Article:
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Please use this identifier to cite or link to this item: http://hdl.handle.net/123456789/1483

Title: Periodontal Systemic Interaction: Perception, Attitudes and Practices among Medical Doctors in Nigeria
Other Titles: Interaction Systemique Parodontale: La Perception, Les Attitudes Et Les Pratiques Chez Les Medecins Au Nigeria
Authors: Umeizudike, K. A.
Iwuala, S. O.
Ozoh, O. B.
Ekekezie, O. O.
Umeizudike, T. I.
Keywords: Knowledge
Periodontal Disease
Systemic illness
Issue Date: 2015
Publisher: Journal of West African College of Surgeons
Series/Report no.: Vol. 5;No. 1; Pp 58 - 79
Abstract: Background: Periodontal diseases (PD) impact the outcome of some systemic illnesses. Medical doctors‘ knowledge and practices regarding this association may influence the effective management of their patients. This has been understudied among Nigerian doctors. Aim: The study aimed to determine the knowledge, attitudes and practices regarding periodontal-systemic disease interactions among medical doctors in Nigeria. Methodology: This was a descriptive, cross sectional study by design, while the study setting was at the National Postgraduate Medical College of Nigeria (NPMCN), Ijanikin, Lagos. The study participants were senior resident doctors attending compulsory Research Methodology and Management courses organized by the NPMCN in 2014. Self administered questionnaires were distributed among the participants to obtain information on their socio- demography, PD knowledge, association between PD and systemic illnesses, attitudes to periodontal health and oral hygiene practices questionnaires. Student t test and ANOVA were used to test associations between variables. The level of significance was set at p< 0.05. Results: A total of 236 doctors participated in the study with a mean age of 35.8 (± 4.5) years, males being predominant (62.7%). Few doctors (42.1%) knew dental plaque as the main cause of PD, while 16.5% were aware of gum bleeding as earliest sign. Female doctors displayed better knowledge than males (p= 0.044). Majority were aware of an association between PD and chronic kidney disease (88.6%) and diabetes (86.5%). Knowledge of PD as a risk factor for stroke was 33.1%, poor glycemic control (25.4%), and pre-term low birth weight (14.8%). Most doctors had positive attitudes towards patients‘ periodontal health, while 33.5% assessed their patients‘ oral cavity regularly. All the doctors used tooth brush and paste to clean their teeth, while 43.2% cleaned twice daily. Only 16.5% used dental floss frequently and was associated with higher PD knowledge (p<0.001) and higher attitude scores (p=0.005). Conclusion: Senior resident doctors in Nigeria have positive attitudes regarding periodontal health. However, poor knowledge of PD and PD as risk factor for some systemic illnesses, coupled with unsatisfactory oral hygiene and dental examination practices are evident among the doctors.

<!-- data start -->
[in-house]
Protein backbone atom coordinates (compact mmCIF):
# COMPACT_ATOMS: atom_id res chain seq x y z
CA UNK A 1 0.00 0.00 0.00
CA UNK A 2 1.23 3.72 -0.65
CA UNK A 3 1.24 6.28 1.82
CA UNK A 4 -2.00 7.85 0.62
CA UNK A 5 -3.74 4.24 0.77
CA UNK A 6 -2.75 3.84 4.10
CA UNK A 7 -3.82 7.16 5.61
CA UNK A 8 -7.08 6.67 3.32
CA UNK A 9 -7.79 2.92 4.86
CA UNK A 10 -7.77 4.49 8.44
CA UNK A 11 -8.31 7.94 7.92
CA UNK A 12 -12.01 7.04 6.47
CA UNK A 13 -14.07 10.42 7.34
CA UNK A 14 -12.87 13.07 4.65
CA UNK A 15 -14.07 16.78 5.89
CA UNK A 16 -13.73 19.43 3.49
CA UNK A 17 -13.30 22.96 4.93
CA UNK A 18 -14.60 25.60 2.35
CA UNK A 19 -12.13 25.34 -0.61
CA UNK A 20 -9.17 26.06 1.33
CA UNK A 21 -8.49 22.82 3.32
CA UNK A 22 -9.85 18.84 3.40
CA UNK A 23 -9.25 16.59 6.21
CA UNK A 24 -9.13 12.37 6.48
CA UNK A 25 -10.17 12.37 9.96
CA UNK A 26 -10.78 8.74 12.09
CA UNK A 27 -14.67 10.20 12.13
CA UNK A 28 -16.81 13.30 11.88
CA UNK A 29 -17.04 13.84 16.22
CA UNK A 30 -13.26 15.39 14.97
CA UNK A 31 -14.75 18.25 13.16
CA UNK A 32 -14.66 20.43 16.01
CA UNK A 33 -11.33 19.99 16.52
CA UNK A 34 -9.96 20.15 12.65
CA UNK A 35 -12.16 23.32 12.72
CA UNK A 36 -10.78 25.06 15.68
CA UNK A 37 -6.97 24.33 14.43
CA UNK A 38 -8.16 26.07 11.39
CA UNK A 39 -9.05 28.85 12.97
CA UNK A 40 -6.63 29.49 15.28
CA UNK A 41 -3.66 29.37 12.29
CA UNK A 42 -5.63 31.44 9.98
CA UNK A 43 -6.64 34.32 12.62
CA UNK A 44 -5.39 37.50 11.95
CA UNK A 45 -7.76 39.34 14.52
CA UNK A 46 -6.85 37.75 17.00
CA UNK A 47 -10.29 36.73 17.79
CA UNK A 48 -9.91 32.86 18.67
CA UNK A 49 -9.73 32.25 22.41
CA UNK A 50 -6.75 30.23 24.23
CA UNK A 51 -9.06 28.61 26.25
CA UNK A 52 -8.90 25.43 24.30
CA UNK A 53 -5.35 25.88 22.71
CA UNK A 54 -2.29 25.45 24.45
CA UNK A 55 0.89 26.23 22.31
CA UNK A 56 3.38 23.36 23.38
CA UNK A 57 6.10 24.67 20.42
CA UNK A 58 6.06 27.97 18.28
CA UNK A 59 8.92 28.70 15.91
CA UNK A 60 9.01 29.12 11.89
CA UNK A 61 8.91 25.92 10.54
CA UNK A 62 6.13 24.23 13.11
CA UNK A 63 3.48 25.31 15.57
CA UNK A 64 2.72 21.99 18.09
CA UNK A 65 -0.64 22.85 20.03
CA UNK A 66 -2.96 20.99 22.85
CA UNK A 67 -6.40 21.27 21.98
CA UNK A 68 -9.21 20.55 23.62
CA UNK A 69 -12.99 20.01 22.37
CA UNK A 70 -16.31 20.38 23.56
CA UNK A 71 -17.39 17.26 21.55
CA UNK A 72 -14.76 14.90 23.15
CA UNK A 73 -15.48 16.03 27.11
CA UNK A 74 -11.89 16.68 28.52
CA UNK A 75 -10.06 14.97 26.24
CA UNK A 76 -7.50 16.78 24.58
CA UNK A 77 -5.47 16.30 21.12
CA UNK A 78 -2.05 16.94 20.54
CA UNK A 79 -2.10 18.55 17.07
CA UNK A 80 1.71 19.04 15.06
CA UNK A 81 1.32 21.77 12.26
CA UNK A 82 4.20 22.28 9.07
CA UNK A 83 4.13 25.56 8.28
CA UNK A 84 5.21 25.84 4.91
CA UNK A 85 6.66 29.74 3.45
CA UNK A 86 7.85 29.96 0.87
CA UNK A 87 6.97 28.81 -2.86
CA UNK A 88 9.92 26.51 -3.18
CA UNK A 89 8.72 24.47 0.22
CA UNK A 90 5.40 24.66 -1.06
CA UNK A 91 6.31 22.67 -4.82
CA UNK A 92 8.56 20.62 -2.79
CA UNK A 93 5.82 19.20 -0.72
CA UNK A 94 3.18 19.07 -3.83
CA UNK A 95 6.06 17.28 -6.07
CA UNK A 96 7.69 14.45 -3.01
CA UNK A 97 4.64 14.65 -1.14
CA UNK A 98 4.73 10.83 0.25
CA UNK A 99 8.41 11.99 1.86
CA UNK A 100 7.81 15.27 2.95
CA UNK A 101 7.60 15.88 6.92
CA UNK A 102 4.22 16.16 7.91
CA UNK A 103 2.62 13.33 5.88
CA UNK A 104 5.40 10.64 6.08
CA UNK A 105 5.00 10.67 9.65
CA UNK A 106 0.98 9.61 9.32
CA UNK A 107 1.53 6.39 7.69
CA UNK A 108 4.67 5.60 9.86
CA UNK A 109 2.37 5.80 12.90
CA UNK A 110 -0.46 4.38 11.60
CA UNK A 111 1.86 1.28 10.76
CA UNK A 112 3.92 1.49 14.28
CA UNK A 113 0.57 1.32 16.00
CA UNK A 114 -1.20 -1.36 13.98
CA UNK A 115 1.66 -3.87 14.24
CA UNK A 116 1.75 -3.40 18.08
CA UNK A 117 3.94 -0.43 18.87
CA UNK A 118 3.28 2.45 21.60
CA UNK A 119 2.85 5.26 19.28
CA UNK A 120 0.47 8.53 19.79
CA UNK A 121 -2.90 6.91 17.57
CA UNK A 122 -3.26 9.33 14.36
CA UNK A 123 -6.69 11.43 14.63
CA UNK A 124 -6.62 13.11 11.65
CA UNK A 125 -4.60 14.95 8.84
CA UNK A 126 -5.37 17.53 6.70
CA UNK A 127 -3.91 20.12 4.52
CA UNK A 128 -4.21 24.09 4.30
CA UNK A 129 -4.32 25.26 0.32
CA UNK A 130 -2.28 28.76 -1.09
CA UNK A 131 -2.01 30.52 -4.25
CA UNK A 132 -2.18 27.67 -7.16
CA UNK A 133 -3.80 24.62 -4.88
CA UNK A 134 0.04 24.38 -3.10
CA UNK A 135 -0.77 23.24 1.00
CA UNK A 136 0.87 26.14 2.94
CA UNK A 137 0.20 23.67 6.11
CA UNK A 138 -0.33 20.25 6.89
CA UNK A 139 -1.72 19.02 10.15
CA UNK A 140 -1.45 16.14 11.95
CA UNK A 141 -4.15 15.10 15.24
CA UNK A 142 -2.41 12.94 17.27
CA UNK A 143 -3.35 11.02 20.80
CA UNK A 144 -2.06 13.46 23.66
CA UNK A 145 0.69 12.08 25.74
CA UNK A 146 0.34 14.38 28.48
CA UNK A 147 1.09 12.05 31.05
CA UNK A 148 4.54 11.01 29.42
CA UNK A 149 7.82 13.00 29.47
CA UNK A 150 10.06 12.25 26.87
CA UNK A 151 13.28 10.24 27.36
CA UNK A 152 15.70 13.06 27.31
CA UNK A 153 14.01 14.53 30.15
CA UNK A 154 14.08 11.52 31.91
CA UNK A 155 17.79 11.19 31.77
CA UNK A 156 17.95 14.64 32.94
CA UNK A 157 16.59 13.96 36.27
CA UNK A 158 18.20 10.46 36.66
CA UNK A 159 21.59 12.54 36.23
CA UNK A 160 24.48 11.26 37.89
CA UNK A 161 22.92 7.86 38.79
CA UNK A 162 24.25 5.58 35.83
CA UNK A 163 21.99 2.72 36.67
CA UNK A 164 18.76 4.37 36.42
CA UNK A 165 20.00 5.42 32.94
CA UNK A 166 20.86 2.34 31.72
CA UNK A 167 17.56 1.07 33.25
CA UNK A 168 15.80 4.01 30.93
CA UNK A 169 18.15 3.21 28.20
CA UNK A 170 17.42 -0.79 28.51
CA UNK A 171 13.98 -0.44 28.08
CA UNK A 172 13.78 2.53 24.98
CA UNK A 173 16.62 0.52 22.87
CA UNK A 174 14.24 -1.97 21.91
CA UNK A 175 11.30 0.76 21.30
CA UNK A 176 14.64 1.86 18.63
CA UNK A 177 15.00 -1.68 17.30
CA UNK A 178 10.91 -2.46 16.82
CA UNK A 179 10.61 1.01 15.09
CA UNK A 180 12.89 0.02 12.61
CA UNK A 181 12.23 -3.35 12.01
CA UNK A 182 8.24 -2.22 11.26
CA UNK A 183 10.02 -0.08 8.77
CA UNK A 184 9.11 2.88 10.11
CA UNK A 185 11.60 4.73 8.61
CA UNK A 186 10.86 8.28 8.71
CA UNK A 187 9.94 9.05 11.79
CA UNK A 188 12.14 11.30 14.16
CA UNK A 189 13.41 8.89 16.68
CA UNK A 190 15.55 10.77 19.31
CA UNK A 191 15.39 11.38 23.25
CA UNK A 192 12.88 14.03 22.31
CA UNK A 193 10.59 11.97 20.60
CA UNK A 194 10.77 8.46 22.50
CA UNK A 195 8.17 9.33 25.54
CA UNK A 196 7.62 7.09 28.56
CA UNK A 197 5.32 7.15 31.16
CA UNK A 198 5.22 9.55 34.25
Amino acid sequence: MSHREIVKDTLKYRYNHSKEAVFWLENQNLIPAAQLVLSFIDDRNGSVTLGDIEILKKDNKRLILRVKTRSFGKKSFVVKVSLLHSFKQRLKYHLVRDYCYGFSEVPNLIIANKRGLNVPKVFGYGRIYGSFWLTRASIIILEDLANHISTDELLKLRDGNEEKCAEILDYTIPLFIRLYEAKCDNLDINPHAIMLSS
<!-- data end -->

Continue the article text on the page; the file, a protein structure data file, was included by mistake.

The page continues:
URI: http://hdl.handle.net/123456789/1483
Appears in Collections:Surgery

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